Bangladesh Church must speak out on long running anti-Christian campaign
Opinion: this is no time to turn the other cheek in Chittagong Hill Tracts
The Catholic church in Bandarban, southeastern Chittagong Hill Tracts is at the center of an anti-Christian campaign (Photo: Chittagong Catholic Diocese website)
- The Third Eye, Chittagong
- May 2, 2014
Silence is often prudent but at other times it’s plain foolish, as is the case with the Catholic Church and Christians in the Chittagong Hill Tracts (CHT), where their deathly silence in response to a long-running anti-Christian campaign is working against them.
In March and April, local newspapers and online media ran a cooked-up story against priests and religious brothers from the Queen of Fatima Catholic Church in Bandarban, the largest and one of the oldest Catholic churches in the CHT.
The report alleged that the priests and religious were sexually abusing tribal girls residing in a Church-run hostel.
To escape the abuses, some 71 girls fled the hostel one night, prompting Church leaders to pay off local officials to cover everything up, it claimed.
The girls actually fled in protest against the woman in charge of the hostel, a tribal woman who the girls say treated them badly. They absconded after several pleas to have the woman replaced fell on deaf ears. The girls later returned after the woman was dismissed.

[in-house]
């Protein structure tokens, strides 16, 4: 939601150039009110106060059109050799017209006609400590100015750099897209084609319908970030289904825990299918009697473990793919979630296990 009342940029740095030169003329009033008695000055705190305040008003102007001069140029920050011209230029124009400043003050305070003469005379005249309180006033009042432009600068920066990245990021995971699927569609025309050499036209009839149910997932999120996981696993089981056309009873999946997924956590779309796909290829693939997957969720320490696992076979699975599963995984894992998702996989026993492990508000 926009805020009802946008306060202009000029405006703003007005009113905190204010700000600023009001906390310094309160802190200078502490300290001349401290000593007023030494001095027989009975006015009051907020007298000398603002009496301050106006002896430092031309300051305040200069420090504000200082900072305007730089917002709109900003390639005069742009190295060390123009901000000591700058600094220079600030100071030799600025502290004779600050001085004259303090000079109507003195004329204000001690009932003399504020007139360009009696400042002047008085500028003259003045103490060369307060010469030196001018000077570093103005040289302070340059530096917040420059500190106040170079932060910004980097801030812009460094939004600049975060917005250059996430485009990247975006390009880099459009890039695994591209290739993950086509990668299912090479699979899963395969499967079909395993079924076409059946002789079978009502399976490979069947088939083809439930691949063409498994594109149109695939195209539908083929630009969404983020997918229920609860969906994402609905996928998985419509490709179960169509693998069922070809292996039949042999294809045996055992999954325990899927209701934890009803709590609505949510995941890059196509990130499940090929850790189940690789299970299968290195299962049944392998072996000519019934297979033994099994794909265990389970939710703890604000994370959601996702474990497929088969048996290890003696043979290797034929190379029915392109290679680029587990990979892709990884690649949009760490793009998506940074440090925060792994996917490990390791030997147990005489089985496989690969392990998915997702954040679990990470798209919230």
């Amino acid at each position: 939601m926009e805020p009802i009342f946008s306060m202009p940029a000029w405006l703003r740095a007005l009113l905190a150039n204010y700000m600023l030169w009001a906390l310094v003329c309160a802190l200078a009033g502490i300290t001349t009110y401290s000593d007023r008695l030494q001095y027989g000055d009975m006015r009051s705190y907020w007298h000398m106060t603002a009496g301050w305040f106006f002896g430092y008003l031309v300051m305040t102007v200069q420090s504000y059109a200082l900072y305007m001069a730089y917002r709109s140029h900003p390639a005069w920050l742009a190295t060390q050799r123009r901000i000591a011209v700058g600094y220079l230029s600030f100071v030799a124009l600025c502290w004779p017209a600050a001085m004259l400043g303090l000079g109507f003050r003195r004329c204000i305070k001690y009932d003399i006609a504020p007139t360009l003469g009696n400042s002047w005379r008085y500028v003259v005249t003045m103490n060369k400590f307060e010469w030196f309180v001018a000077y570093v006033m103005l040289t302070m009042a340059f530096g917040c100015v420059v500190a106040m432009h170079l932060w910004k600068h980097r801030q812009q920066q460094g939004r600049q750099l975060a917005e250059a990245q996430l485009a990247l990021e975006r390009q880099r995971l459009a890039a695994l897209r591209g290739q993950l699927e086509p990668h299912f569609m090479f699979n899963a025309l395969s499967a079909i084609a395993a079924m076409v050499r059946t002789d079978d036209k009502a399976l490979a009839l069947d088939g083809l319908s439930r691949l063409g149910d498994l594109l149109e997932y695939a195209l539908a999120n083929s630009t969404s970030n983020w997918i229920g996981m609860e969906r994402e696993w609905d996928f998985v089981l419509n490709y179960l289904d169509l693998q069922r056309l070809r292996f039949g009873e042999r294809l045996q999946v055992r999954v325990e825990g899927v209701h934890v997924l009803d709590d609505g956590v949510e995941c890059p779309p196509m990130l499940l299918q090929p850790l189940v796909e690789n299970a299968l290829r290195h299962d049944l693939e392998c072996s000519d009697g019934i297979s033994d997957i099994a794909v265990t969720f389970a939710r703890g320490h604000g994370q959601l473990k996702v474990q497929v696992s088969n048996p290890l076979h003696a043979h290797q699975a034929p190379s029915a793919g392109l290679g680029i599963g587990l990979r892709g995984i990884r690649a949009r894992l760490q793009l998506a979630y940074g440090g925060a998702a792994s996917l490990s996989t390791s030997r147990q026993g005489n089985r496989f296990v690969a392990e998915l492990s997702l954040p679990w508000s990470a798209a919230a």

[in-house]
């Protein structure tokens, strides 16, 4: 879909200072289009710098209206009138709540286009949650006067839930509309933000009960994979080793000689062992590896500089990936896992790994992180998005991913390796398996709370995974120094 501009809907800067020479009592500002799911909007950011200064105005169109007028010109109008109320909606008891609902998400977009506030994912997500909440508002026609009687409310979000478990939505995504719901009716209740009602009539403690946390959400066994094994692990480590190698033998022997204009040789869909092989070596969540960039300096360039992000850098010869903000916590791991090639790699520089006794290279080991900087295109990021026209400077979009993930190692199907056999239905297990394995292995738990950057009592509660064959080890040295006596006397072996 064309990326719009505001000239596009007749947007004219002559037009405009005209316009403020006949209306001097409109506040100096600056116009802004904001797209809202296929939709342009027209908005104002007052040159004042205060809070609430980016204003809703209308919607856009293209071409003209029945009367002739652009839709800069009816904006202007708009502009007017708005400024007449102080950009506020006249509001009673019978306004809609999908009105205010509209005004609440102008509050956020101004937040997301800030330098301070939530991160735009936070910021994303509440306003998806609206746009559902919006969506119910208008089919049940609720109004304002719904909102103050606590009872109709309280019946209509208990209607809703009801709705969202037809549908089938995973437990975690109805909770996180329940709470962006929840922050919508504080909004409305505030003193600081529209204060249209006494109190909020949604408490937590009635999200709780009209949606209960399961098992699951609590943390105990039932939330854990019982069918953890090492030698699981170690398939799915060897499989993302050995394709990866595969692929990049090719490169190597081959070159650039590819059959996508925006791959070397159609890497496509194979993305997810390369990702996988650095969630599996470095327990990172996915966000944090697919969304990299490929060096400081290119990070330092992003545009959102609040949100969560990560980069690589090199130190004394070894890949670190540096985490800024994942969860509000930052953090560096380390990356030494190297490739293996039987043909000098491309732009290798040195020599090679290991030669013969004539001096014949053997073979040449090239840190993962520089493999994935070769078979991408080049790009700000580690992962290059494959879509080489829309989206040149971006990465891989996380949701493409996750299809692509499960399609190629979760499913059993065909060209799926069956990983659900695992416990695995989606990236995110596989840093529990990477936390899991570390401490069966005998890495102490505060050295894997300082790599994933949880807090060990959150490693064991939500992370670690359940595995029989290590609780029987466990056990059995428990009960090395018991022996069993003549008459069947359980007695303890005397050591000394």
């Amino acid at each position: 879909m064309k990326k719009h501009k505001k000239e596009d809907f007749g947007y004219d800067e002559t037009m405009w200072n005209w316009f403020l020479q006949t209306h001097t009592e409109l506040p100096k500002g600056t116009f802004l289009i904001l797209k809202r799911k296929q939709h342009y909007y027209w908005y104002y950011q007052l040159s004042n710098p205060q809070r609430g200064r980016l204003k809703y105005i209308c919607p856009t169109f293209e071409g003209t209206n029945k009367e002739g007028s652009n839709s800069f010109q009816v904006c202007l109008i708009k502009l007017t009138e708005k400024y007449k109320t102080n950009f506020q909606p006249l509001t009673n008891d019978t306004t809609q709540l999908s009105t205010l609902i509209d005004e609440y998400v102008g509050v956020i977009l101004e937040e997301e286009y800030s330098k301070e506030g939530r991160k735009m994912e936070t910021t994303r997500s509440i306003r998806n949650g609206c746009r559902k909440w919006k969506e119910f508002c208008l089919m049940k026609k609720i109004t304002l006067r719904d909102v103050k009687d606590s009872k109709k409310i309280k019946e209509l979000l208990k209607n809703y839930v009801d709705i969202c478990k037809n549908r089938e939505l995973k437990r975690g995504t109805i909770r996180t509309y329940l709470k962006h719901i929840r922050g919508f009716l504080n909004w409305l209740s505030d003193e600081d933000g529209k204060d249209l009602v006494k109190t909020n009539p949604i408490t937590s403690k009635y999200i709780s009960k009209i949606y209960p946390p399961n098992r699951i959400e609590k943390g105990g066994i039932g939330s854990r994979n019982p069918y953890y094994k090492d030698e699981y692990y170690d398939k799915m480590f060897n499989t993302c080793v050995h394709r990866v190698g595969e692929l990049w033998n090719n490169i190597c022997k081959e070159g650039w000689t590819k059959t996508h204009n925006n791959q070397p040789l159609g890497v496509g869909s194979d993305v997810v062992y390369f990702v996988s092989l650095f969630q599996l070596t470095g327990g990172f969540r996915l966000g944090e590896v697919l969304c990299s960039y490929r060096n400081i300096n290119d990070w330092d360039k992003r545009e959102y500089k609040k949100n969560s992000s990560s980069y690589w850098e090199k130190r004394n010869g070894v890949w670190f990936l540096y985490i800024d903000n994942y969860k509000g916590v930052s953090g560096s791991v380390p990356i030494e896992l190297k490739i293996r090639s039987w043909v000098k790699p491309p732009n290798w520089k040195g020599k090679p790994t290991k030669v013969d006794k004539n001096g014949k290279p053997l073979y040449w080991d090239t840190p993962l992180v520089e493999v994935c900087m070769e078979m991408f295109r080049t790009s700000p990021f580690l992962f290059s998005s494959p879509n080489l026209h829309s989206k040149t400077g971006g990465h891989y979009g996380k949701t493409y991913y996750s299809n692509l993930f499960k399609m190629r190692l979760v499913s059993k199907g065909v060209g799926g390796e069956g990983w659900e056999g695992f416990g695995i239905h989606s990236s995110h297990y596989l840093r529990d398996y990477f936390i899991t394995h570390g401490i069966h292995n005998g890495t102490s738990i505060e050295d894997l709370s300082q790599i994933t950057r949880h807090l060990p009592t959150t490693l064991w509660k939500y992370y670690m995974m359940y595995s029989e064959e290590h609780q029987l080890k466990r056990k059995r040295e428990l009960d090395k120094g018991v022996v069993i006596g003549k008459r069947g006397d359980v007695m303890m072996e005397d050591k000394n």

The concocted abuse story came from local journalists looking to extort money from Church officials and was encouraged by local Muslim leaders who have a history of anti-Christian sentiment.
This is not an isolated case, but part of a game that’s been played against the Church and Christians for nearly a decade.
During this time, several Islamist and mainstream newspapers have run fabricated reports accusing Christian missioners of converting thousands of tribals with the lure of money and plotting to turn the CHT into an independent Christian country like Timor-Leste.
The reports also alleged that several Western countries were funding Christian NGO activities to change the religious demography of the CHT to fulfill this agenda.
Church leaders and development activists have told me privately that government intelligence agents have paid them visits asking them how many Christians were in the area and how Christian NGOs were being funded.
Last year, the Hefazat-e-Islam militant group staged two rallies in Dhaka to make 13 demands. Most Christians failed to notice that one of them was a crackdown on “unlawful activities by Christian missioners and NGOs in the CHT”.
Throughout this time, Church leaders have remained silent. They have neither spoken to the authorities nor refuted the baseless claims in the mainstream press. They also didn’t opt for official complaints and protests, not even with regard to the Hefazat-e-Islam rallies.
The CHT, which borders India and Myanmar, is the only mountainous region of Bangladesh. This strategically important area is home to more than 12 indigenous tribes, mostly Buddhist, who have lived there for centuries and been socially and economically neglected for decades.
These peace loving people have seen the systematic destruction of their culture and livelihood since the 1970s when the government started changing the local demography by resettling landless Bengali Muslims who started grabbing tribal lands. The result has been ongoing sectarian conflict in these hills.
Tribals resisted the influx and, with latent support from India, formed a militia group to fight the settlers.